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Home » Industry News » Maritime & Ports & Harbour Services » Concerns raised over (TFR) proposed tariffs sustainability while TNPA and ICTSI Global deal looks positive but slow

Concerns raised over (TFR) proposed tariffs sustainability while TNPA and ICTSI Global deal looks positive but slow

By Chris Hattingh, executive director, Centre for Risk Analysis

THE  ongoing process to introduce private sector investment, skills, and capacity across Transnet’s various divisions and facilities might hit a few more bumps before full implementation and adoption. 

It  was hoped that Philippines-based company International Container Terminal Services Incorporated’s (ICTSI) partnership with Transnet National Port Authority (TNPA) to manage and operate Durban Port’s Pier 2 would be concluded by April; this has now been pushed to May or June. 

At the same time – as part of wider reforms envisioned in the Freight Logistics System roadmap and other documents – Transnet Freight Rail (TFR) (the overall state-owned entity’s largest division) will be separated into an infrastructure manager and a rail operating company. 

A twist in the tail, however; the proposed tariff for private operators seeking to access the rail network might simply prove to be too high – meaning the reforms that are desired will ultimately not result in substantial improvements.

On the TFR side, a 19.7c per gross ton kilometres tariff is proposed. Emeritus professor in macrologistics at Stellenbosch University Jan Havenga said, “it will make it impossible to get our low-value high-volume commodities to the sea for export, make domestic industrialisation impossible and there will be no chance for a clawback of rail market share.”

Brendon Hubbard of ClucasGray Investment Management told Business Times, “To give you an idea, the 65Mt iron ore line of 860km would bring in R11-billion of toll fees. The coal line, with a capacity of 81Mt and 580km long, would bring in R9,2-billion in toll fees. Now add the container corridor, the north corridor from Zimbabwe, the Cape corridor and the manganese corridor and you are probably heading for R30-billion in toll fees. That’s an outrageous toll fee.”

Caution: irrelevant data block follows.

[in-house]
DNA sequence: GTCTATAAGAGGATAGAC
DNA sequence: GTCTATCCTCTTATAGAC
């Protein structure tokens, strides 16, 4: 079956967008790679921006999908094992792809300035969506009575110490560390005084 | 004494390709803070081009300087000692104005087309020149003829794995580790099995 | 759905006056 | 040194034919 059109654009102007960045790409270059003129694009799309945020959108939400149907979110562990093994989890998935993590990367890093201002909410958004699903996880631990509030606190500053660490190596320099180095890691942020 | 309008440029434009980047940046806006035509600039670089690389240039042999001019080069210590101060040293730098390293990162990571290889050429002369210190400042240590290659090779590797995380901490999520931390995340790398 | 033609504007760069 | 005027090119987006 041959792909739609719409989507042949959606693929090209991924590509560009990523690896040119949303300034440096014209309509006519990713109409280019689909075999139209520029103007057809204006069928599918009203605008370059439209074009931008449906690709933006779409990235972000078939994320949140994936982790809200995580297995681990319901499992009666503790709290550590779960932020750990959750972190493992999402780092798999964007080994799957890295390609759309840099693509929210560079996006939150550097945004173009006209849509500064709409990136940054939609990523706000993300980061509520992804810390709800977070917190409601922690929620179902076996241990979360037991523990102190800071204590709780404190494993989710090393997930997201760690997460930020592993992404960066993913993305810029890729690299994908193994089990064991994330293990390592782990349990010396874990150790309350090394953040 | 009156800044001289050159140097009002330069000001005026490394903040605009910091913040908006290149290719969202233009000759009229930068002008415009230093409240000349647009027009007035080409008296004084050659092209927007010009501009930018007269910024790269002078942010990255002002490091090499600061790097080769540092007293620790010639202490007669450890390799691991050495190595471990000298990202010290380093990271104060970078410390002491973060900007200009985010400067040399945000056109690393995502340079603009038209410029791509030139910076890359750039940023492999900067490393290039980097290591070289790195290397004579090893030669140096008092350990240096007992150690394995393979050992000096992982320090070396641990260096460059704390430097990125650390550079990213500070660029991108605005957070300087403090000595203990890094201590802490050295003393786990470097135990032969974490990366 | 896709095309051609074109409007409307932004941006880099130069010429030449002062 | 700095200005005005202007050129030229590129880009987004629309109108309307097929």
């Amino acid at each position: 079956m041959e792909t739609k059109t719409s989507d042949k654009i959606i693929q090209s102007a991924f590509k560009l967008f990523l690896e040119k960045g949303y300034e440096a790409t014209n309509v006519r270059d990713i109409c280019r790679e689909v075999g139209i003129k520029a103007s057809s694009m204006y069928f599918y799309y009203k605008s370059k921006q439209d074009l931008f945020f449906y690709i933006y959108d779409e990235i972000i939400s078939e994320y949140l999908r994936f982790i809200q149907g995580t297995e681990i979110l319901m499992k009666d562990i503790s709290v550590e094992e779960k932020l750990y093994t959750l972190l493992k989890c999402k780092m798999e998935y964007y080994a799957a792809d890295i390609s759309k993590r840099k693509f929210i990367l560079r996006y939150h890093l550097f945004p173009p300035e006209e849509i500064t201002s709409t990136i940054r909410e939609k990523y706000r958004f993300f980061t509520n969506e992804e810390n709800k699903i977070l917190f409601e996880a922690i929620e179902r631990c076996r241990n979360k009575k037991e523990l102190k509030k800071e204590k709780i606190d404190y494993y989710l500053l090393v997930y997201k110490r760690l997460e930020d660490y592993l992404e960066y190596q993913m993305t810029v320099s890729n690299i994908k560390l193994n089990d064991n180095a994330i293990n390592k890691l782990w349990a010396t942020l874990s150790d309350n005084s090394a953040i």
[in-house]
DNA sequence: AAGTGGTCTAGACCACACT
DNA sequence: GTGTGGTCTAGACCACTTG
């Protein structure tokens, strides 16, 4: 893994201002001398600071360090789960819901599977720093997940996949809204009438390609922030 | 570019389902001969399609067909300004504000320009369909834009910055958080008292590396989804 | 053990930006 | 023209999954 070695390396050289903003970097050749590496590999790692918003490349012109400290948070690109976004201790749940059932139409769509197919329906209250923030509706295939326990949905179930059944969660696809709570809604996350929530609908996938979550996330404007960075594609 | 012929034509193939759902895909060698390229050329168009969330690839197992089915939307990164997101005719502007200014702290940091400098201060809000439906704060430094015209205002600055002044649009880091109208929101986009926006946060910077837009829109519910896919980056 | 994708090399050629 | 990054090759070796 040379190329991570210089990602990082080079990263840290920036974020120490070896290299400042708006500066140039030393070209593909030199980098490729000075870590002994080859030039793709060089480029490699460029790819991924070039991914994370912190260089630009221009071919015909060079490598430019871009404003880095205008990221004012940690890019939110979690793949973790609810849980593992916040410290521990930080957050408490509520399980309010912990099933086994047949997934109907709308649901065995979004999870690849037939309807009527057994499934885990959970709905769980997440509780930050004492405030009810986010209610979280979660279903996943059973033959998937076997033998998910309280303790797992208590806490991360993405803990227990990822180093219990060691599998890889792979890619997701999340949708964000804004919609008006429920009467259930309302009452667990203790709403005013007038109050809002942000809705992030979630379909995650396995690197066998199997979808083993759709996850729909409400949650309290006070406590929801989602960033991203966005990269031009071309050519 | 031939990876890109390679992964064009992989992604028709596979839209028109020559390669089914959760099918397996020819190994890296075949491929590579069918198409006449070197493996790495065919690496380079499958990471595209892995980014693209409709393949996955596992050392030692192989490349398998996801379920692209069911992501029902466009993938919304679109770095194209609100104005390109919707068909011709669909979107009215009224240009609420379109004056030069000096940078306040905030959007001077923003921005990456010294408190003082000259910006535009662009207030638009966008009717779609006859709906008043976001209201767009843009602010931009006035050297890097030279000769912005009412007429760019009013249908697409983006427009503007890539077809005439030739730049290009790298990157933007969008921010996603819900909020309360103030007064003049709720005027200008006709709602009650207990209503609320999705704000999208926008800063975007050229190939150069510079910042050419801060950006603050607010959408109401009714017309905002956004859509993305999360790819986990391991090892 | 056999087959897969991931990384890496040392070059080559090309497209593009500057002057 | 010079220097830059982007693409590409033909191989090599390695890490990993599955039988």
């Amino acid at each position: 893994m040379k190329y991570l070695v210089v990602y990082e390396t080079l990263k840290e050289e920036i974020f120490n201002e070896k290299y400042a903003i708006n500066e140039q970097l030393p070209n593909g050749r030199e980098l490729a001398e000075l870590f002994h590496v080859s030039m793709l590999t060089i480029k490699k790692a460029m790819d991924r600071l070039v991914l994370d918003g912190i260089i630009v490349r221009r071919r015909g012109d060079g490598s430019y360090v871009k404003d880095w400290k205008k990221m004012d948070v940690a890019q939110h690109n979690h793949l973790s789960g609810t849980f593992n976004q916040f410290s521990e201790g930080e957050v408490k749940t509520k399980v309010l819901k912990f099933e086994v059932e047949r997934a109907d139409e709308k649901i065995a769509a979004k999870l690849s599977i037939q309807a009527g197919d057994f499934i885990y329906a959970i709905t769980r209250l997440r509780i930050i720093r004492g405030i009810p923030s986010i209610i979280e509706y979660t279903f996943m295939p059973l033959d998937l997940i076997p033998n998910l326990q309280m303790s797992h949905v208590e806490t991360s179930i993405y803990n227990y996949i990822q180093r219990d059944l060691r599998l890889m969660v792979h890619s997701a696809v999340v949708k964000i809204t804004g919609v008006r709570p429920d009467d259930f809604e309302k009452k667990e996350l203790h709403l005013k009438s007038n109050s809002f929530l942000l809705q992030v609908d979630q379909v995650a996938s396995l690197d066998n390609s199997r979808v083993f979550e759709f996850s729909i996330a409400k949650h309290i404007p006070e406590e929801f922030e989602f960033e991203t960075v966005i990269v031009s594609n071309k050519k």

Of course, the tariff is merely a proposal – not final. And hopefully industry and other stakeholders will provide their respective concerns and feedback, such as the tariff is readjusted and moderated. Nonetheless, it is concerning – and might signal that the kinds of deep reforms needed in South Africa’s trade-infrastructure and -policy areas, could well be a long way off from the kind of shape in which they need to be for the ailing ports and railway network to be turned around.

On the ports side of things, it appears that matters have stabilised somewhat since the major disruptions and bottlenecks experienced in November and December 2023, especially at Richard’s Bay, Durban, and Cape Town. 

But ‘stabilised’ is not necessarily a good thing, given the perennial underperformance of the country’s ports, especially as measured yearly in the World Bank’s Container Port Performance Index. It will take a lot to improve the ongoing downward trend that has taken hold over the last few years.

The deal between Transnet and ICTSI touched on above could now begin in May or June this year. Durban Port’s Pier 2 is the largest port terminal on the continent; persistent equipment problems, digitalisation problems, and more consistently inhibit the port’s potential – with negative consequences for various importers, exporters, manufacturers, farmers, and others across South Africa.

In March Transnet indicated that due diligence on this deal had been completed. The following matters remain outstanding: approval from TNPA for the subcontract and subleasing of the port; the exemption of the partnership from Public Finance Management Act; tax advice on the transaction structure; the parties reaching a consensus for the terms and conditions of project agreements; and finally (and possibly the most difficult), agreement from unions for the transfer of employment.

ICTSI global corporate head Christian Gonzalez has sent positive signals, “Following the successful conclusion of third-party due diligence on ICTSI, the process continues to move forward positively, and we are excited to get started to deliver improvements.”

In a broad sense there is positive momentum towards reforms in South Africa’s trade infrastructure space. But – given the devil in some of the details elucidated here – that momentum might yet be squandered. 

There are ample opportunities for the private sector to get involved; provided the government is held to account, and clear requirements and concessions are communicated and then held to.

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